Thursday, August 12, 2010

Episode 72 Cutting

Each year 2 million women worldwide are subjected to the practice of female circumcision, sometimes called "cutting" (we prefer the term Female Genital Mutilation). This brutal practice is not limited to the Islamic world. As many as 2,000 British school girls may be forced to undergo this horrific procedure over the summer. Apologists for Islam claim FGM is a cultural practice, not a religious requirement while some cultural relativists argue FGM is just a different way of celebrating womanhood and should not be condemned by western outsiders. By addressing these claims, the doubtcasters make their case that Religion may not be the sole source of sexism but it is the greatest obstacle in challenging patriarchy. Also on this episode: the overturning of California proposition 8 may set the stage for legalizing gay marriage nationwide; and a new "Stranger Than Fiction."


To download this or any previous Reasonable Doubts episodes click here. Find the episode you want and right click the "play now" link and select "save target as..."

14 comments:

Brennan said...

Hi guys,

There seems to be an issue with iTunes: the released date on a few of your most recent podcast episodes is all wrong (it's giving the dates as occurring in December 2010: clearly impossible!)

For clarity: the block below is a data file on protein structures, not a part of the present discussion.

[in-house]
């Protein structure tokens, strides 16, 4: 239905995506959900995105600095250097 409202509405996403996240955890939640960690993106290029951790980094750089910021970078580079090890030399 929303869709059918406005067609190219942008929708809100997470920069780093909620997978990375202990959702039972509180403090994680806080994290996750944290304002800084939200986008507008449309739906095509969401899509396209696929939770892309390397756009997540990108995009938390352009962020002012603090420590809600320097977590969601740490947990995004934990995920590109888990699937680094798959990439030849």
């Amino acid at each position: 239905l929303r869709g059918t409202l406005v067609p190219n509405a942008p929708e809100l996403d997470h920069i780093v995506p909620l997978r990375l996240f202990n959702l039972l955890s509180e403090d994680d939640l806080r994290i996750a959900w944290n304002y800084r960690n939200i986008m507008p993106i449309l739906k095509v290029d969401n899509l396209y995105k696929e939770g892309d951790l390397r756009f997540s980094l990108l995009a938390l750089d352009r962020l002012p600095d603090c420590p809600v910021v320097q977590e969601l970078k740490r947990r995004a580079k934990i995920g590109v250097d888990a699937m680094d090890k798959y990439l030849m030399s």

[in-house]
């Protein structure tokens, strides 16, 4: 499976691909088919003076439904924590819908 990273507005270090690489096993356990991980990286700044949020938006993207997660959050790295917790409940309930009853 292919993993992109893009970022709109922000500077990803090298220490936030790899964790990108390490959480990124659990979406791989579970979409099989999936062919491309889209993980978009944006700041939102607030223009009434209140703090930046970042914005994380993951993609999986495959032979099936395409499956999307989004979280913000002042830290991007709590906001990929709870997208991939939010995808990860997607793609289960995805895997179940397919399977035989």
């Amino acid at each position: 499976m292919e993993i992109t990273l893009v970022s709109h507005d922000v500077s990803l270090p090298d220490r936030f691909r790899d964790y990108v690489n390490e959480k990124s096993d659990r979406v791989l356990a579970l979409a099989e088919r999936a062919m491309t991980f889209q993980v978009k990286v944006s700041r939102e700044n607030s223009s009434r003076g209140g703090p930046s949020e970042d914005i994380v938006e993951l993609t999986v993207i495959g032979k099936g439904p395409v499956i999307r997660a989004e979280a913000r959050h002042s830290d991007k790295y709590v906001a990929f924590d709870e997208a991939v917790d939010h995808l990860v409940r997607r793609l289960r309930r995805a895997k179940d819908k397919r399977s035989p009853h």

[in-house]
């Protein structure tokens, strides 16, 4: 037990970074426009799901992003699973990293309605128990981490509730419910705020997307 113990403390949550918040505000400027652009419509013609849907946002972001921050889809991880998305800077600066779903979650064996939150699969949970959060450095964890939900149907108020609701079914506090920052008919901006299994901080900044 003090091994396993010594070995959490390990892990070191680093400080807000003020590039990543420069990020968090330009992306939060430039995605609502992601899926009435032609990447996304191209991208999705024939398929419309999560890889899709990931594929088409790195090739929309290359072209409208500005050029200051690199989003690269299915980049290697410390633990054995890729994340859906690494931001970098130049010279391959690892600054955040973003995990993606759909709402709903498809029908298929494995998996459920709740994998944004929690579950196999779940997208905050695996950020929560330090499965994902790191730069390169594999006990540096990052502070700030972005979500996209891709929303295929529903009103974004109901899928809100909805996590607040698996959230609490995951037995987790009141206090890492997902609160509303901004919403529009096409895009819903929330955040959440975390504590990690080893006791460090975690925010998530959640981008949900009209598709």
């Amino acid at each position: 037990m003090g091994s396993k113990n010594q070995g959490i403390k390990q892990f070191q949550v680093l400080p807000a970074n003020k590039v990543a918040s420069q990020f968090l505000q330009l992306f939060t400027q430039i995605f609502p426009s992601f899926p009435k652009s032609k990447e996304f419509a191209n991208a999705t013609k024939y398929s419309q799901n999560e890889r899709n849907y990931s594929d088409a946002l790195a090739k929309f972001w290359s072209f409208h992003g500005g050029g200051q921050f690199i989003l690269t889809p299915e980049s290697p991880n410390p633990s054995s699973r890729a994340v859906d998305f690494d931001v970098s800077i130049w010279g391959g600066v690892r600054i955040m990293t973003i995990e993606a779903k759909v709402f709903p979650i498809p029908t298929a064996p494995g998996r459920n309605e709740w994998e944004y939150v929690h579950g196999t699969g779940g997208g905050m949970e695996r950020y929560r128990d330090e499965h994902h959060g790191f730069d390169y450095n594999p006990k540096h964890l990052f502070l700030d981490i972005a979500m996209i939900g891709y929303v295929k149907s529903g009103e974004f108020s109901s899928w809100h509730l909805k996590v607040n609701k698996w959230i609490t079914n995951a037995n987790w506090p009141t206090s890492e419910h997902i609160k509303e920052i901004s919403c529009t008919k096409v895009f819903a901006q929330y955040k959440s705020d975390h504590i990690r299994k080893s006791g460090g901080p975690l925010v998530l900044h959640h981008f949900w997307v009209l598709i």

flakko said...

Click on the picture of Jesus on the jesusisajerk.com site and see where it takes you!

Anonymous said...

Brennan: I pointed that out on the Episode 71 post, and Jeremy B. said they did that intentionally as the easiest workaround for something iTunes screwed up.

Hopefully the four-episodes-and-counting will be able to be changed back to normal dates eventually and normalcy can resume, but I don't know if/when that will happen.

None said...

Does iTunes produce the RSS XML file? I think not. Podcasts can be done without iTunes ya know.

Anonymous said...

Dear Reasonable Doubts,

Thank you for the enjoyable podcast - I have recently discovered you folks and have been going through your episode archive. I find your shows informative, entertaining, and, usually, refreshingly even-handed.